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New San Antonio travel magazine seeks to share underheard experiences | Together We Rise

The Buddy Pass is a new magazine that evolved from an existing podcast about the experiences of Black travelers.

SAN ANTONIO — Leroy Adams has been to 20 countries and counting, his journeys documented in a podcast called "The Buddy Pass."

"It's to show and offer true, real authentic travel experiences to storytelling and video production," Adams said. "The other part of it is inspiration." 

As the episodes cranked out, Adams said he couldn't get his travel stories published unless he lifted the Black experience from his copy. 

That was something he wasn't willing to do.

"You're asking me to remove that because your target audience may not be open to such narratives," he said.

Adams says he taught students in China, but not before being turned down in a text where the recruiter said, "the school's administration is looking for Caucasian people... hope you understand. It's China."

There was also an instance where a student named Apple licked his hand in class.

"Turns out Apple's parents told her that I was made of chocolate," he said. "That I was a chocolate bear, because Apple would cry every time she had to come into my classroom because Apple had never... seen a dark-skinned teacher before or person before."

More importantly, he wanted to share the country through his lens with people who would relate to his stories.

The Florida-born Texan attended the University of Houston when he took his first trip abroad. His next trip was to Ethiopia, where he went to work for the Peace Corps.

During his trip to Africa, Adams took an excursion to India, where he noticed a response to his looks.

"The way that Indian people responded to my blackness and my features, and just me being in that space, was so shocking because I saw so many dark-skinned Indian people."

All of this became valuable content for his podcast, which would follow efforts to educate people in other countries that Black life is not like it's typically portrayed in movies and TV.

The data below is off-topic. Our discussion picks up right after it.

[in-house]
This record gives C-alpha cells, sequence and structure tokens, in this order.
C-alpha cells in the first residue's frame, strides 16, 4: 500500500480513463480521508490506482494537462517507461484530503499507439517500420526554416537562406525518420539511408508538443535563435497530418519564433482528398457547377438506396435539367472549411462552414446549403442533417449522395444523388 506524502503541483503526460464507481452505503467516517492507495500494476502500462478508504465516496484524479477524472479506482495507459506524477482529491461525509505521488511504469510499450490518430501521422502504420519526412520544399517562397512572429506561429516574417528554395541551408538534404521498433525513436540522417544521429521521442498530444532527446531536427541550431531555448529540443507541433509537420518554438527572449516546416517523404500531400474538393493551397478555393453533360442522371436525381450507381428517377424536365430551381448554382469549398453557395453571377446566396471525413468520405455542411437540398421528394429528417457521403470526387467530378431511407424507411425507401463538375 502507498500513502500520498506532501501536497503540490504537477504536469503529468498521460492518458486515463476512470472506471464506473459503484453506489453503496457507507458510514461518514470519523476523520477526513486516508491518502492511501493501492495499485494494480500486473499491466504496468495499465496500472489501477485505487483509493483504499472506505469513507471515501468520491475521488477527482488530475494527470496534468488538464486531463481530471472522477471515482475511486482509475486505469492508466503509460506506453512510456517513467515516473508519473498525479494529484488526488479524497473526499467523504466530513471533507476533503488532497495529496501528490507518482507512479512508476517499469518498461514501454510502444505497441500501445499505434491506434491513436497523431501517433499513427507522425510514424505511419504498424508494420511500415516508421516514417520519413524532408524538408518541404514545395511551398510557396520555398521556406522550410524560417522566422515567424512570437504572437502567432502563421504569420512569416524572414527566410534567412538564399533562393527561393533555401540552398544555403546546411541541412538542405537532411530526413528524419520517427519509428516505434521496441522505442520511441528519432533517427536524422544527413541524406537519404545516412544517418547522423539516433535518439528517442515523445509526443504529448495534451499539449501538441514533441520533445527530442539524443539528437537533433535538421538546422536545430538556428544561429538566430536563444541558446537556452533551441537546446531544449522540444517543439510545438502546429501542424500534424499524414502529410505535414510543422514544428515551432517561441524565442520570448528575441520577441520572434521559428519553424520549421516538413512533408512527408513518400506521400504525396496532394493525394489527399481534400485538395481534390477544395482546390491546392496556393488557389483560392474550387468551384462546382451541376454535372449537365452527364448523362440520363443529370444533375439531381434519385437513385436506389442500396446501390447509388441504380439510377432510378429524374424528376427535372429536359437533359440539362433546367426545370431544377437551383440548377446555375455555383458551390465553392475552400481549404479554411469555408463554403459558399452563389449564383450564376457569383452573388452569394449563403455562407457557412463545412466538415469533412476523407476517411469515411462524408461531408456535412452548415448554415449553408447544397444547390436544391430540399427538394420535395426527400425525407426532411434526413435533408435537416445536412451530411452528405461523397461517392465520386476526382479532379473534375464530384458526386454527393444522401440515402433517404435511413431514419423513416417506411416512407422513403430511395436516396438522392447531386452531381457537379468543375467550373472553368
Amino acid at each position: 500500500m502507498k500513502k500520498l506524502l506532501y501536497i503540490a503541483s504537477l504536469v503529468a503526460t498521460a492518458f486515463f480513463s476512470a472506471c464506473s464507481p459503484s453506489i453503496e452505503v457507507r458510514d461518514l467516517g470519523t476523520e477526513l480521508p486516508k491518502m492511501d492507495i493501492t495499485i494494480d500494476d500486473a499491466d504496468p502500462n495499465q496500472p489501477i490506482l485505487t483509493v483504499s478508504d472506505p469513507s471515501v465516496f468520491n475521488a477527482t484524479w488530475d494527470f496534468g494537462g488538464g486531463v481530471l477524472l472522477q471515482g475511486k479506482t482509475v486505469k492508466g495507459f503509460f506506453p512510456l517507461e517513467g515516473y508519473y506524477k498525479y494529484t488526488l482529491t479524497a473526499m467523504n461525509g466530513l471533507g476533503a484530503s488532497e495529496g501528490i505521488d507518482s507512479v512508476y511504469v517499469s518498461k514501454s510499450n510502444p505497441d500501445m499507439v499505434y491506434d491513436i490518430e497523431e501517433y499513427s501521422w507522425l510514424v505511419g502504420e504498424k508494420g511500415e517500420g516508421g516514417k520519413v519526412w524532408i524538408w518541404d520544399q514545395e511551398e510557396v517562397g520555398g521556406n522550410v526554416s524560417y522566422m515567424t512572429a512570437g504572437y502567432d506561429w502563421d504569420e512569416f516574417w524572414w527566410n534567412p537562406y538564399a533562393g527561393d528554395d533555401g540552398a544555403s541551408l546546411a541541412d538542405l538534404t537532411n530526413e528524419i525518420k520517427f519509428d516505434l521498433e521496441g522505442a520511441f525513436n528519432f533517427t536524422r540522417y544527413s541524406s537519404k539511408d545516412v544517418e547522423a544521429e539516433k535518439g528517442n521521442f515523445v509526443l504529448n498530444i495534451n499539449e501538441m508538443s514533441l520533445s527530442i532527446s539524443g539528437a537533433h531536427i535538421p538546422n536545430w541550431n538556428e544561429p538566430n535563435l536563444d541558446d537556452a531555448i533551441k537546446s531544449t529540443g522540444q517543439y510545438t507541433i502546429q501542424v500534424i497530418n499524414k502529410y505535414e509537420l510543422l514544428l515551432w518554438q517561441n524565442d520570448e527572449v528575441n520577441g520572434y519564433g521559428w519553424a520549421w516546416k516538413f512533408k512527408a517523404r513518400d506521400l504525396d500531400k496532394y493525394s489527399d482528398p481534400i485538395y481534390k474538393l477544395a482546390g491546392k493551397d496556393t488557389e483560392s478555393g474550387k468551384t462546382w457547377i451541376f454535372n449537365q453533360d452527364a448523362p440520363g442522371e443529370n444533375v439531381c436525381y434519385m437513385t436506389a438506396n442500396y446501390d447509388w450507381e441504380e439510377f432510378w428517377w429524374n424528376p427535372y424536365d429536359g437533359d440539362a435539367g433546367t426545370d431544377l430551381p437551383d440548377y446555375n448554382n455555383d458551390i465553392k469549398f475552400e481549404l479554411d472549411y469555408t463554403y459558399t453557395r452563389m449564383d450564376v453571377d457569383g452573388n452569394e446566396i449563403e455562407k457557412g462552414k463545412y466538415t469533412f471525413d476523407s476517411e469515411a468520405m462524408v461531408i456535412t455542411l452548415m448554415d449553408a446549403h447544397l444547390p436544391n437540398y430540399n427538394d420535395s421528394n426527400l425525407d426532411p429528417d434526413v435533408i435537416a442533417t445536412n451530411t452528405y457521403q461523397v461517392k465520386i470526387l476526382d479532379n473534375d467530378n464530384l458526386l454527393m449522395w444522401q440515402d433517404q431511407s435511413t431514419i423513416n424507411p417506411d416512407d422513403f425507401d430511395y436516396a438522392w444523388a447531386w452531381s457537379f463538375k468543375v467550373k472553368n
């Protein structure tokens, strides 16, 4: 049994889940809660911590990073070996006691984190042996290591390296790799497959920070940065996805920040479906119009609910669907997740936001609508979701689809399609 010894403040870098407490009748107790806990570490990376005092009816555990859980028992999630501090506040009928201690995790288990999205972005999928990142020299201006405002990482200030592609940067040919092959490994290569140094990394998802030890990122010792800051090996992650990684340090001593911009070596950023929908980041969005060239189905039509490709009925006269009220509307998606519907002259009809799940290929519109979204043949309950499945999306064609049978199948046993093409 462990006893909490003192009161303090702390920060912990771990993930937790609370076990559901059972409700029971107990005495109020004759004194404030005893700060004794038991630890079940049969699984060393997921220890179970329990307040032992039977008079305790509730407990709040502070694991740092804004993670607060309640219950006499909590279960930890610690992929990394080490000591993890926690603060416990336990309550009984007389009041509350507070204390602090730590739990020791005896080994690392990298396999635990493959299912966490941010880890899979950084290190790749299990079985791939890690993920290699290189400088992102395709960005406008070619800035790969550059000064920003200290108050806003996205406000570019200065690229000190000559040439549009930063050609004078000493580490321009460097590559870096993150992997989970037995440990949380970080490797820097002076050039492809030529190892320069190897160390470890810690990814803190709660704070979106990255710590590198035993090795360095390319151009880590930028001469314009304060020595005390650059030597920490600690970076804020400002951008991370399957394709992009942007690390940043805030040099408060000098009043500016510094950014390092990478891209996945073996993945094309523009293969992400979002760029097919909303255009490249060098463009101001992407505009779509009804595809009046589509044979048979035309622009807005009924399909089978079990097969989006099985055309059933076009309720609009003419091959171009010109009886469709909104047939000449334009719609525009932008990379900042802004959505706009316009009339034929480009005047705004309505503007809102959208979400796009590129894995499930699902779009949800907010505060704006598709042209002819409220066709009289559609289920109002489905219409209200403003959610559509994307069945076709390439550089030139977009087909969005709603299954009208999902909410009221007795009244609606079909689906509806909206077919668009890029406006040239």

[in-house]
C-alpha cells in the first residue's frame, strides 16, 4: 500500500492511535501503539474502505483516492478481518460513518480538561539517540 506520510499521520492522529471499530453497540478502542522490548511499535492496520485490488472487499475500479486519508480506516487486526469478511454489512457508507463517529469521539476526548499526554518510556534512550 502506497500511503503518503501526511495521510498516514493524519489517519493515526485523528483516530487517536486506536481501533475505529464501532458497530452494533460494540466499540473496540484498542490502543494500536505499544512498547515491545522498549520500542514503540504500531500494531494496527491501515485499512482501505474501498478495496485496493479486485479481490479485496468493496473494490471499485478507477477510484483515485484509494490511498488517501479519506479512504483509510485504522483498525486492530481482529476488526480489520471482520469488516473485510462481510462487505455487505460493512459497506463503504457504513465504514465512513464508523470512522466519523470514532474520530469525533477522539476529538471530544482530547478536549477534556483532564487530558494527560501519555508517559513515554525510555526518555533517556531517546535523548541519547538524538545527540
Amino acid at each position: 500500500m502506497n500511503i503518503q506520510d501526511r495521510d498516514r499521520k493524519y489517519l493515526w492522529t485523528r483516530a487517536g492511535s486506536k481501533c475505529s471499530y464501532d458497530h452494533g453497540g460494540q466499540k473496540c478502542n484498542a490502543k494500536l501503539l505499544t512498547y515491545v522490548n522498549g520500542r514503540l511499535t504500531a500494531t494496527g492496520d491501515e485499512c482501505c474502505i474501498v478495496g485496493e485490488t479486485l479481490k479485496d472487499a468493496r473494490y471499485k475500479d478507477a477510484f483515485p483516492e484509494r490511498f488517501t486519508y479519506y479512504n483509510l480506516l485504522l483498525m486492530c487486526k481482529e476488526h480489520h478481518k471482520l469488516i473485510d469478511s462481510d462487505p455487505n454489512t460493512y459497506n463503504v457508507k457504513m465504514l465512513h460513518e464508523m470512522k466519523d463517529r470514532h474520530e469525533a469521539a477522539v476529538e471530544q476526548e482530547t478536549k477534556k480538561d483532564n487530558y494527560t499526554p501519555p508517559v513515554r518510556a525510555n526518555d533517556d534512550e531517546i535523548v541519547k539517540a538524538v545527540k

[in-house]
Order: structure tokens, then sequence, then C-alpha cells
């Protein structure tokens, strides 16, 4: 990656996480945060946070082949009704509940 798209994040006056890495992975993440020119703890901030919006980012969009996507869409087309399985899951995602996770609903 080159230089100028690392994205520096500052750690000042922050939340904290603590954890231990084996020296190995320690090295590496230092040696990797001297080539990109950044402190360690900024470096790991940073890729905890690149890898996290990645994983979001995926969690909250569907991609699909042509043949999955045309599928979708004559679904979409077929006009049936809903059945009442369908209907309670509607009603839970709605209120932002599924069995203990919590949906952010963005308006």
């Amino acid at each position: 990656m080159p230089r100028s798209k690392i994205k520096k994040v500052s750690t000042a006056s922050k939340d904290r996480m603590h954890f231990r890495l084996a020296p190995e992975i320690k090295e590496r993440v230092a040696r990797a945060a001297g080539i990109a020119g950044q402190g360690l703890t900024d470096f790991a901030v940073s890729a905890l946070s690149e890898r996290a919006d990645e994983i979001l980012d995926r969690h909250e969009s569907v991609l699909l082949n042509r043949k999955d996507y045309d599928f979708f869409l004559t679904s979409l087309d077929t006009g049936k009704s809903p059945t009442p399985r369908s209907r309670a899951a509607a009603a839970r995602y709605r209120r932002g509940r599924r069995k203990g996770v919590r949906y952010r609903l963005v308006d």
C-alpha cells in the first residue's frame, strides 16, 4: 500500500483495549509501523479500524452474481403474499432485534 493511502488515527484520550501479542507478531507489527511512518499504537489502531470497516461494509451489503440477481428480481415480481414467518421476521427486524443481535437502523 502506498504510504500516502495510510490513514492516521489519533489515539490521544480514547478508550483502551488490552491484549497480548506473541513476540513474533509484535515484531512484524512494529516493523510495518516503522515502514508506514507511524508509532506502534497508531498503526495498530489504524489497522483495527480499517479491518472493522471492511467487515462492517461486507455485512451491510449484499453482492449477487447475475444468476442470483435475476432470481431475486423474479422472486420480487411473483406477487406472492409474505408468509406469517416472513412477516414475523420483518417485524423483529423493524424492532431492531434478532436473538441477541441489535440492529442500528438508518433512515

"At its core, we just want to inspire more of us to travel and see the world and to experience ourselves outside of the American context," he said.

The Buddy Pass' first physical issue was built of content from the podcast. Adams said so many people started asking him questions on Instagram that it seemed like a natural progression. 

Then, the San Antonio-produced magazine put out a second issue in 2022.

"We're everywhere, and we're spending money," Benet Wilson said.

Wilson has covered travel and aviation for more than 30 years. According to her, assumptions about how much Blacks are willing to spend could be part of the problem.

The Black Travel Alliance said that, in 2019, Blacks spent nearly $110 billion on domestic travel, and about $129 billion that same year on international excursions.

"Black people aren't a monolith. We're all very different. We have our different tastes," Wilson said. "We have our different thoughts about things, and with travel it is the same thing. It runs the gamut."

The Pew Research Center shows whites (75%) and Hispanics (73 %) outpace Black people when it comes to international travel.

"Sometimes Black travelers worry about traveling outside of the country because they're worried about racism," Wilson said. "They're worried that, you know, they're going to be looked down upon and things like that."

Adams said his magazine and globetrotting contributors hope to further open the world and shatter fears of traveling abroad. The pages come with tips, recommendations and more.

Adams produces The Buddy Pass in print and online and plans to launch an app in March. 


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